Falling Down the Stairs

Now that so much had happened and, more recently, for over five years, but equally significantly, or so it had seemed to her at the time, so much had not happened because they, she and he,

Virginia Zech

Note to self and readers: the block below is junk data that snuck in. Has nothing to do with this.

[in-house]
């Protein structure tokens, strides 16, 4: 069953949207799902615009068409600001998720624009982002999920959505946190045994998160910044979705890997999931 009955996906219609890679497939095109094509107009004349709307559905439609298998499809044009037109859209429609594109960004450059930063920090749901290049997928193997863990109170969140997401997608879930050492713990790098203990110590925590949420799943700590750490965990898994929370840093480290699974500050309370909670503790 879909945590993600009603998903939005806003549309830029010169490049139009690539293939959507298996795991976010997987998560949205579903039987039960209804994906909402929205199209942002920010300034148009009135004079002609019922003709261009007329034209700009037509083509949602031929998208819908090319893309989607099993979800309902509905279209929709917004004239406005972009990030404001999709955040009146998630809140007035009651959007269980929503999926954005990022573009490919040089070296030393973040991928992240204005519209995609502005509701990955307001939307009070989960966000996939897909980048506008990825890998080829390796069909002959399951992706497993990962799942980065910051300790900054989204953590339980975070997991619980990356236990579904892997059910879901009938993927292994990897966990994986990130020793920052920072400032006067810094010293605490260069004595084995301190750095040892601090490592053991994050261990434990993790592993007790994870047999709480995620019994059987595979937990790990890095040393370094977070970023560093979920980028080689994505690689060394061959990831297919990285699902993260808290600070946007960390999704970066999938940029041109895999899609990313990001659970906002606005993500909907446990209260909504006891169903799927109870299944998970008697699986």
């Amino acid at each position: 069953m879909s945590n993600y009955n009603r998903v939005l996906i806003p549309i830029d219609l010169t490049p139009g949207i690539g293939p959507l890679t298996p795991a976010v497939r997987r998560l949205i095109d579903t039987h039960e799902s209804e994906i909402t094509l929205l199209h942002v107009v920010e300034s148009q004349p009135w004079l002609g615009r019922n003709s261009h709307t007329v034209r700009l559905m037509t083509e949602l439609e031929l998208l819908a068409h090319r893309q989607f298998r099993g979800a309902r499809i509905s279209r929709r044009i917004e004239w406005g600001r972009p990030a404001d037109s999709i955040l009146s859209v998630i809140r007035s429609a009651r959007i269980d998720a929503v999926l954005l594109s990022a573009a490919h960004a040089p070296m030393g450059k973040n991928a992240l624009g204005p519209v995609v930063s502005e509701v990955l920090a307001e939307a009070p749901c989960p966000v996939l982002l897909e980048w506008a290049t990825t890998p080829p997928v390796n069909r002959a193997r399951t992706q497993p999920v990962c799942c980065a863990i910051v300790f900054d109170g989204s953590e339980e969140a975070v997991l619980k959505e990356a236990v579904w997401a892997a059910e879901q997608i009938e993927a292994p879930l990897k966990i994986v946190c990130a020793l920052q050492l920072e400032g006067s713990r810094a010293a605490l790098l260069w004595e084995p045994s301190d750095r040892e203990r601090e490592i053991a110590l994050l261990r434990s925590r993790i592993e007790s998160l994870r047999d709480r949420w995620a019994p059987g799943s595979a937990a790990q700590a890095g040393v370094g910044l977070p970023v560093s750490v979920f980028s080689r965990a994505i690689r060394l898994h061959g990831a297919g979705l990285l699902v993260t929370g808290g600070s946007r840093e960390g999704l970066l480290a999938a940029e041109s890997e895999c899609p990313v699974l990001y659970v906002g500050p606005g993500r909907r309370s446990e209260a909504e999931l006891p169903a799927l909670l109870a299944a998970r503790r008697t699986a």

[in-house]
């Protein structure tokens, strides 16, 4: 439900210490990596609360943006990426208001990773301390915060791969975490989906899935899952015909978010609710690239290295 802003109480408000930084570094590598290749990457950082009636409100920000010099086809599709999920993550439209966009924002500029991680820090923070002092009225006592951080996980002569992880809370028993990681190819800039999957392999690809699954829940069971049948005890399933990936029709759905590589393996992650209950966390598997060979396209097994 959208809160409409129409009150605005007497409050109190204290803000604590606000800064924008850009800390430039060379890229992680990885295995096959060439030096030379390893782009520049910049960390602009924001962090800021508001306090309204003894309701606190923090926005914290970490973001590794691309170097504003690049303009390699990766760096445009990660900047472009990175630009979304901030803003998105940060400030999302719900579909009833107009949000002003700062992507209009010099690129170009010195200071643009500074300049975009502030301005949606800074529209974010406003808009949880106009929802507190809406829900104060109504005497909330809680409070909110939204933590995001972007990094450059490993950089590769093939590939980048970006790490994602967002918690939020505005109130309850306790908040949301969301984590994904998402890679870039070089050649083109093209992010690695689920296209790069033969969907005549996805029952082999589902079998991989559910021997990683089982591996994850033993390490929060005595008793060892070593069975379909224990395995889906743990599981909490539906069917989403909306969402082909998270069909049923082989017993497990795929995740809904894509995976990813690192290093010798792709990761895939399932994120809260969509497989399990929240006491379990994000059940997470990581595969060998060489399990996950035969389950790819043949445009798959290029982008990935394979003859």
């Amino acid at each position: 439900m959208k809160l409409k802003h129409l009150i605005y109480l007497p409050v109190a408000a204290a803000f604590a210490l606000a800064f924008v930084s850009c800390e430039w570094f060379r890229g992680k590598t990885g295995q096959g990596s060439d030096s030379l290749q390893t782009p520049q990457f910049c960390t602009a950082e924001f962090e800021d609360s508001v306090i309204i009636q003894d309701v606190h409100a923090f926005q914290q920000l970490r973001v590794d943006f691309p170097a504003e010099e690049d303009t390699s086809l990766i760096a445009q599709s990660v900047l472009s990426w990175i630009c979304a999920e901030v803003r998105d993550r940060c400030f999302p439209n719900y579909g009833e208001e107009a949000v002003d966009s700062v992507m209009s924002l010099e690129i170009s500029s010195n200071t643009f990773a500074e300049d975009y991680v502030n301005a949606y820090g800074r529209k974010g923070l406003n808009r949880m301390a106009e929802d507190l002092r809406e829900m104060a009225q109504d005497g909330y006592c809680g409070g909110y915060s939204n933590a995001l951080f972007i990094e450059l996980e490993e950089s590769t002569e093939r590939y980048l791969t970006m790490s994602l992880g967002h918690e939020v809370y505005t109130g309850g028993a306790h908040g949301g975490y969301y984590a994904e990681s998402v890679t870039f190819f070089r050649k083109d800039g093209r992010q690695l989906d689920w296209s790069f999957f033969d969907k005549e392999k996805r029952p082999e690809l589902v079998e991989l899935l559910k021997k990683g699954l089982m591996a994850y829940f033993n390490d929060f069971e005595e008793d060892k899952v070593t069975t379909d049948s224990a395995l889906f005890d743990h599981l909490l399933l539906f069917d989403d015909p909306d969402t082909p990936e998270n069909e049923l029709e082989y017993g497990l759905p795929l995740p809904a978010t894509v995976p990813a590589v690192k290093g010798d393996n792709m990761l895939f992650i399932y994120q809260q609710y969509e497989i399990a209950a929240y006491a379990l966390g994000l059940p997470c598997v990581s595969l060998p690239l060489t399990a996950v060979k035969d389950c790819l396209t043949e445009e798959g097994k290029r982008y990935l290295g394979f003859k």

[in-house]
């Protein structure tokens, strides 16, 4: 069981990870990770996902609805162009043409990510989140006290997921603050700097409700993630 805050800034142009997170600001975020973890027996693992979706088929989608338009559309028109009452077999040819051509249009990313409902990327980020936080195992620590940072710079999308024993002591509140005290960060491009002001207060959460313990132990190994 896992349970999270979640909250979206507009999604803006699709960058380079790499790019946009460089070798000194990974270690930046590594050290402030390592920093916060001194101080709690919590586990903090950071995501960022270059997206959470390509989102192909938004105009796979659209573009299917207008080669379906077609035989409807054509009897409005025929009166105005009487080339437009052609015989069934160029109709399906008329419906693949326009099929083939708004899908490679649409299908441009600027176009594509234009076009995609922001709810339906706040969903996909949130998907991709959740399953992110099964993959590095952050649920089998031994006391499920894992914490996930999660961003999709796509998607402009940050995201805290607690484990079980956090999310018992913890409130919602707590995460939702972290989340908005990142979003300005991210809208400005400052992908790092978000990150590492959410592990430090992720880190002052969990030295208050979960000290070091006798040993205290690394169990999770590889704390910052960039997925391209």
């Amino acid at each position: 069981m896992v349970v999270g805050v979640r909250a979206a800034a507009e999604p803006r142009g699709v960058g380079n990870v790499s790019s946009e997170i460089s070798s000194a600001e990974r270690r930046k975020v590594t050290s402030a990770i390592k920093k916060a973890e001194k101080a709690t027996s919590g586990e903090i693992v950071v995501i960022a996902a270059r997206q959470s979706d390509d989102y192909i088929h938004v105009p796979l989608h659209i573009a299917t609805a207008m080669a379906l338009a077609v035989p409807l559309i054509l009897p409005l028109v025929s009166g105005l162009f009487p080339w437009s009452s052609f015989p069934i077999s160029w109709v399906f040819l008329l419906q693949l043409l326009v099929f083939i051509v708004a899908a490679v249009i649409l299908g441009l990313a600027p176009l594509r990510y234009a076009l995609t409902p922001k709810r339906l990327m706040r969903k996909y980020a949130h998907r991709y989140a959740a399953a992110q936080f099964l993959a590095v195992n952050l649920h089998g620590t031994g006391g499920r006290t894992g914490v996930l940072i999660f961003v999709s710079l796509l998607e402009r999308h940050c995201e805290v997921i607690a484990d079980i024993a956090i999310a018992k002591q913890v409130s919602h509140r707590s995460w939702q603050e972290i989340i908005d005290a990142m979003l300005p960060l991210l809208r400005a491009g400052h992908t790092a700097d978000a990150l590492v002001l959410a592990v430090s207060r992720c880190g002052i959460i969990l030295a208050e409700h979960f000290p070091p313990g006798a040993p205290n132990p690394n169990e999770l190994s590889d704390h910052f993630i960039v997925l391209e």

This week Monkeybicycle is pleased to present a collection of three fiction pieces from three different authors—A. Harding, J. Robert Lennon, and Virginia Zech—on one central theme. The collective title is Falling Down the Stairs. Read Monday’s piece here, and Wednesday’s piece here.